In Which I Discuss Politics for the First and Maybe Last Time

I don’t talk much about politics.  Much of this is because, like many Americans I assume, I tend to tune in to discussions about politics that matter to me and tune out the rest.  I also tend to believe that how you vote should be private and, like with religion sometimes, there’s no arguing politics with some people, so I tend to just keep quiet unless someone says something really offensive and then I step in.  I’m kind of old school like that.

But the events in Tuscon, AZ this weekend, well, they need to be talked about.

I’ve been trying to follow the news as best I can, but between the flu and teaching, it’s been hard to catch every bit of information out there.  Not to mention several bloggers and independent news outlets are doing a great job of covering the details – and adding great opinions to the conversation that definitely need to be said (and can’t be covered by most of the major news outlets because they need to be “unbiased” or whatever).  I don’t want to go into the details or any of that, but I do want to add my personal view to the situation.

And my personal view is pretty simple.  I don’t care who you are or where you work or what “side” you’re on, you don’t deserve to be shot.  Particularly at your job.

This is pretty much how I feel about all acts of violence – school shootings, bombings, acts of terrorism… you name it.  No one deserves to die that way.  No one.  And no one deserves to feel fear every time they go to work because something like this might happen to them.  No one.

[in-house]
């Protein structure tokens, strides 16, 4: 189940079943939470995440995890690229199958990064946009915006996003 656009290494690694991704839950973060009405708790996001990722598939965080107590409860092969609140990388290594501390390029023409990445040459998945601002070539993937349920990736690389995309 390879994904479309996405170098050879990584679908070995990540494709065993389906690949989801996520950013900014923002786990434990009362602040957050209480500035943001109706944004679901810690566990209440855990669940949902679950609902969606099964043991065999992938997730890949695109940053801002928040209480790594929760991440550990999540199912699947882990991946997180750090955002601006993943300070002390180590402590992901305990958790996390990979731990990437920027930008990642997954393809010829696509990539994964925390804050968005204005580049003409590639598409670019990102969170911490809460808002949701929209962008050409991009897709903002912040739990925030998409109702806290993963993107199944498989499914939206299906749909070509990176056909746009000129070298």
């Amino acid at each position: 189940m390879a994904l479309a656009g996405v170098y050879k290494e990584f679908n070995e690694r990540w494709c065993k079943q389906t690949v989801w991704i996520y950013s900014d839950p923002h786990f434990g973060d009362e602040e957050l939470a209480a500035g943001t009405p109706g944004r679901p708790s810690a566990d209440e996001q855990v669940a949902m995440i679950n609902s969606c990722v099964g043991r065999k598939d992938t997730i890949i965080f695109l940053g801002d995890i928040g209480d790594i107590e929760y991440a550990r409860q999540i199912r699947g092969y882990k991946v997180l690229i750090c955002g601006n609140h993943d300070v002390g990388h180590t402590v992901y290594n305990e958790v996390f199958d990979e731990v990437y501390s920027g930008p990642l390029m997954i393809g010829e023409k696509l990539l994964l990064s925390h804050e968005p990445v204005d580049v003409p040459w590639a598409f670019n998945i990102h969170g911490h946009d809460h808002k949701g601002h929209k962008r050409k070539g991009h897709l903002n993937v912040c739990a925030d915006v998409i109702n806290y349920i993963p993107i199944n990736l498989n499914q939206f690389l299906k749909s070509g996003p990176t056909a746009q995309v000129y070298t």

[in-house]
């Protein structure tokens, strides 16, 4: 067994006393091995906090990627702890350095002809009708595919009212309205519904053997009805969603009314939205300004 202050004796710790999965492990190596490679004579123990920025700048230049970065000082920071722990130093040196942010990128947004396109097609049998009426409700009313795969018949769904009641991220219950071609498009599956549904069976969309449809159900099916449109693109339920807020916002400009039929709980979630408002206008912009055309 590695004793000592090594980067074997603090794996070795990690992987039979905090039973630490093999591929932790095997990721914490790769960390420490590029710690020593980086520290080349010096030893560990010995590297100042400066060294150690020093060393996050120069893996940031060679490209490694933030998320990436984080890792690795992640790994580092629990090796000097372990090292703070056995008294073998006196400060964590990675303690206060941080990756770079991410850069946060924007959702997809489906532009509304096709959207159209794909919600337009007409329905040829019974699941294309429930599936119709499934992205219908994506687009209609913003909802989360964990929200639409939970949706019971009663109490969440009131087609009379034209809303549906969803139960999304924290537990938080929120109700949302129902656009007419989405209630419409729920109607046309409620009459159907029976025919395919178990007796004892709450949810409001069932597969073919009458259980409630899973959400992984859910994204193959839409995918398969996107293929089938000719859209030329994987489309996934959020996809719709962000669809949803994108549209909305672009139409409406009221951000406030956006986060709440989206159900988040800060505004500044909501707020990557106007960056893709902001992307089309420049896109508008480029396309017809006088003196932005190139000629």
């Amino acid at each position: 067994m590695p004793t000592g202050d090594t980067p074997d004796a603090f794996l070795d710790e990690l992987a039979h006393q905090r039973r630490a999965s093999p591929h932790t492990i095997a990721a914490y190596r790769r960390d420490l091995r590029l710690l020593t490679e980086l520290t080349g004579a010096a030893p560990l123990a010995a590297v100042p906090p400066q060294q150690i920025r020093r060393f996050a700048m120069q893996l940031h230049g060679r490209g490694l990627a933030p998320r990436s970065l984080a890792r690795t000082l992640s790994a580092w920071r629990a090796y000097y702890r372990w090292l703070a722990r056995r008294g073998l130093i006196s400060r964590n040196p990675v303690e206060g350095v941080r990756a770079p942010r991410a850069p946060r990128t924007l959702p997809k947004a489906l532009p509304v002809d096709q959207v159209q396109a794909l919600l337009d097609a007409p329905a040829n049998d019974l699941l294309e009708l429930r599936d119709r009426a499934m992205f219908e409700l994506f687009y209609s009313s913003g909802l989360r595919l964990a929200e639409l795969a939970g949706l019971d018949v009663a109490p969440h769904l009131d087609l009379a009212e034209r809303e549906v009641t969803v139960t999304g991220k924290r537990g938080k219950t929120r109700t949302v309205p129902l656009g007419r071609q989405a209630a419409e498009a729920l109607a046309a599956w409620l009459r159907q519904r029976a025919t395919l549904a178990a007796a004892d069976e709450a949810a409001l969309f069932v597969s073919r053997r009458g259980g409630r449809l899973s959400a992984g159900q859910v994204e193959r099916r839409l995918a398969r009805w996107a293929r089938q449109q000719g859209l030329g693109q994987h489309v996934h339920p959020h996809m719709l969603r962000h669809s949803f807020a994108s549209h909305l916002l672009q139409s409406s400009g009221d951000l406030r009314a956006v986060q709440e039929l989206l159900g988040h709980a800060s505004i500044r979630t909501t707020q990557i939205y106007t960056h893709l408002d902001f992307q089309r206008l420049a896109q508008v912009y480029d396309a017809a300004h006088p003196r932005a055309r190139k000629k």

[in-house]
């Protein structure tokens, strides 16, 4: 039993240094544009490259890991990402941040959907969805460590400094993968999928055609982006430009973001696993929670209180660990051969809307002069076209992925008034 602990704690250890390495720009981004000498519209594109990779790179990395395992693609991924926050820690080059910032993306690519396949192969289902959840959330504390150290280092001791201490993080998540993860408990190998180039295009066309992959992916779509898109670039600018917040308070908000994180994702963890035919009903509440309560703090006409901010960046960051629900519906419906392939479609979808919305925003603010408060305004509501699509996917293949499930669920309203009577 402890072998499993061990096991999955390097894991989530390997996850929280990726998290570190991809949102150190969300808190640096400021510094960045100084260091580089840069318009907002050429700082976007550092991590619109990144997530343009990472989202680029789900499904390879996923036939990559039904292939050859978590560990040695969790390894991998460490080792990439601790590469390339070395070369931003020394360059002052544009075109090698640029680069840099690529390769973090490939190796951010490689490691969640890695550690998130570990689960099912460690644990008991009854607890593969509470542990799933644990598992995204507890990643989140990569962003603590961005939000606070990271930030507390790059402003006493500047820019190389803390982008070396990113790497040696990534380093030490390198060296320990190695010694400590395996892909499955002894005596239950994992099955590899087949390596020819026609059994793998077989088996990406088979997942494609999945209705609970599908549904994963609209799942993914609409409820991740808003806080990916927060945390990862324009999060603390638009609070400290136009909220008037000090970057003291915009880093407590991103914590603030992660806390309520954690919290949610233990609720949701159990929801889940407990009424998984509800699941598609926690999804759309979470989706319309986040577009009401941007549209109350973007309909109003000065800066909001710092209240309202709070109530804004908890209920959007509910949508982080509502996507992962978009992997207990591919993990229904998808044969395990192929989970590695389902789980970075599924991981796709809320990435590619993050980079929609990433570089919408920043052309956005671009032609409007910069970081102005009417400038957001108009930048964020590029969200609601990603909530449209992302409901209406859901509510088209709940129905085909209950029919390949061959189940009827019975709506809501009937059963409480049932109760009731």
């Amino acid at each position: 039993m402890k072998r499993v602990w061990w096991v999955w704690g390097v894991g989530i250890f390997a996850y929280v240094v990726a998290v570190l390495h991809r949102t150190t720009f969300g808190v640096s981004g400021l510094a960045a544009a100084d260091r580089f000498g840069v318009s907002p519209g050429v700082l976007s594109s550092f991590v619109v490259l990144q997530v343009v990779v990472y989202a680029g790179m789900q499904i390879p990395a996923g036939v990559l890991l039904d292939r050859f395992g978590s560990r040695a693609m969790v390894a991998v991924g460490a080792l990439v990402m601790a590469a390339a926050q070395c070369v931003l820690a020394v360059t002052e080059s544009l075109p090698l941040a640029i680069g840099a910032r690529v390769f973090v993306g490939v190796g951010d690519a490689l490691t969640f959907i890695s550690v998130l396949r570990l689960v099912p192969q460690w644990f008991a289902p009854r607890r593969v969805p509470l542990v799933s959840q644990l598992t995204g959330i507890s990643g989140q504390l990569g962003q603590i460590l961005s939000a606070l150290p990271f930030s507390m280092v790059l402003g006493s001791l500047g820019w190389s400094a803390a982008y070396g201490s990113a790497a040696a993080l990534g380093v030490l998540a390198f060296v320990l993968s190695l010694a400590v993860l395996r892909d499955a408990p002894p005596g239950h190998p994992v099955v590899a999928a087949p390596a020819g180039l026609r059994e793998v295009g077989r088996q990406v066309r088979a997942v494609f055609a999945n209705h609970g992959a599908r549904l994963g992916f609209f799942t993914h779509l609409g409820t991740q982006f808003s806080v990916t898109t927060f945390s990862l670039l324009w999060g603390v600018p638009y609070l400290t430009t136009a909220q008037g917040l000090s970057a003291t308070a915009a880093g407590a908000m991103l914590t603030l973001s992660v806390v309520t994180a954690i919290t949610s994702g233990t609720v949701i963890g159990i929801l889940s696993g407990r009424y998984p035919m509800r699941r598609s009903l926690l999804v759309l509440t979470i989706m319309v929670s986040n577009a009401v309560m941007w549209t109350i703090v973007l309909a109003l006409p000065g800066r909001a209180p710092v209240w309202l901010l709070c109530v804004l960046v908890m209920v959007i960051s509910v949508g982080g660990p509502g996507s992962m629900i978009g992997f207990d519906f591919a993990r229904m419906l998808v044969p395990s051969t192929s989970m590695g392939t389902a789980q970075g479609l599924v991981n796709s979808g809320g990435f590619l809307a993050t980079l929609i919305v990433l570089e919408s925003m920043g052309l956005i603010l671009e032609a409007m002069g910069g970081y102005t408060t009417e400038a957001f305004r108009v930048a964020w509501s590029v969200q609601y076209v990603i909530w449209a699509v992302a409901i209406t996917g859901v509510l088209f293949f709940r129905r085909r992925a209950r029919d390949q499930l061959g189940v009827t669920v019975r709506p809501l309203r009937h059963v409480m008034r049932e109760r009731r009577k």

Selfishly, I really wanted this shooting to be politically motivated.  This is not at all because I disagree with Giffords’ politics – quite the contrary, actually.  It is, however, because I’m so sick and tired of seeing violence in the news in general, and it’s becoming hard to deal with.  Especially violence without reason.  Acts of violence like this where the shooter ends up dead and are therefore written off as “senseless” or “crazy” (or even if the shooter is alive more often than not their acts are labeled as such) are really hard for me to process.  I work much better with reasons, no matter how unfounded or “radical.”  I wish this never happened in the first place, but now that it has, I wish I could ask “why?” and have an answer.  I suppose not all of the reasoning has been fleshed out yet, but the mainstream news media and most of the politicians talking about the incident are trying really hard not to make it politically motivated.  And they’re really trying hard not to make it about political rhetoric.

Honestly, I don’t care if the whole thing was because of, for example, Sarah Palin’s map with crosshairs over certain districts.  But that stuff needs to stop.  Politicians are just as guilty as some of us are of using the internet to further their goal, thinking that nothing on the internet is permanent.  I saw a tweet from Sarah Palin 9 hours before the shooting about “Don’t retreat, reload” or something of the sorts.  People – politicians included – seem to think that information moves at the speed of light as far as the internet goes, and 9 hours in twitter-time is old news.  Which means that you can say whatever you want without thinking, because in a few hours it won’t matter.  Well, I think we all need to be a little more careful about what we put on the internet – politicians and public figures included.  Maps with crosshairs, tweets about reloading, YouTube videos that do nothing but get your name out there… none of it is appropriate.  Not all publicity is good publicity, people, and much of what I see on my home feed on Twitter might get a lot of hype but is inappropriate, as well.  We could all benefit from Thinking Before You Tweet.  Or Speak.  Or Put That On A Webpage.  Words stick.  That’s why we all read and write so prolifically – we hope something might stick to us or that our words might stick somewhere.  It doesn’t matter if something no longer appears on your front page or is “old news” in the Twitterverse.  The fact of the matter is that it was there, and should never have been.  Maybe this whole thing of crosshairs on a map and someone shooting at a political event was an unfortunate coincidence – only time will tell.  But we all need to do a little more thinking before we put words out there, especially America’s politicians.

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